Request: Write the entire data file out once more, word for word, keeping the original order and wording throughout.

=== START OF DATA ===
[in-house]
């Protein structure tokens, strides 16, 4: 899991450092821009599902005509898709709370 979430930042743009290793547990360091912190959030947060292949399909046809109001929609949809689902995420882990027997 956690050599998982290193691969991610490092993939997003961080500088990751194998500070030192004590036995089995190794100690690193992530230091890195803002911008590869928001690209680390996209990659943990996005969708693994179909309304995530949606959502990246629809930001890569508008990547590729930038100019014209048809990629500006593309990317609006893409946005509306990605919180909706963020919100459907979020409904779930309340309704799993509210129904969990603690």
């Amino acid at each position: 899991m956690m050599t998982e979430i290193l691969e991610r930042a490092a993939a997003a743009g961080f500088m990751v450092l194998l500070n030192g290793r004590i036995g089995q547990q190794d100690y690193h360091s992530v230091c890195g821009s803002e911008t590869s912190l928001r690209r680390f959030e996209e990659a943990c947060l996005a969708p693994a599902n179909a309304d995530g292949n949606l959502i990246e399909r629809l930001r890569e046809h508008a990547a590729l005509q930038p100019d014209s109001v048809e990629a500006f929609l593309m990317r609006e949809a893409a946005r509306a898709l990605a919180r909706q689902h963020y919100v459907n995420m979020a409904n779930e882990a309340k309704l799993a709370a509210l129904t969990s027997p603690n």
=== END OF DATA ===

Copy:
[in-house]
């Protein structure tokens, strides 16, 4: 899991450092821009599902005509898709709370 979430930042743009290793547990360091912190959030947060292949399909046809109001929609949809689902995420882990027997 956690050599998982290193691969991610490092993939997003961080500088990751194998500070030192004590036995089995190794100690690193992530230091890195803002911008590869928001690209680390996209990659943990996005969708693994179909309304995530949606959502990246629809930001890569508008990547590729930038100019014209048809990629500006593309990317609006893409946005509306990605919180909706963020919100459907979020409904779930309340309704799993509210129904969990603690």
């Amino acid at each position: 899991m956690m050599t998982e979430i290193l691969e991610r930042a490092a993939a997003a743009g961080f500088m990751v450092l194998l500070n030192g290793r004590i036995g089995q547990q190794d100690y690193h360091s992530v230091c890195g821009s803002e911008t590869s912190l928001r690209r680390f959030e996209e990659a943990c947060l996005a969708p693994a599902n179909a309304d995530g292949n949606l959502i990246e399909r629809l930001r890569e046809h508008a990547a590729l005509q930038p100019d014209s109001v048809e990629a500006f929609l593309m990317r609006e949809a893409a946005r509306a898709l990605a919180r909706q689902h963020y919100v459907n995420m979020a409904n779930e882990a309340k309704l799993a709370a509210l129904t969990s027997p603690n």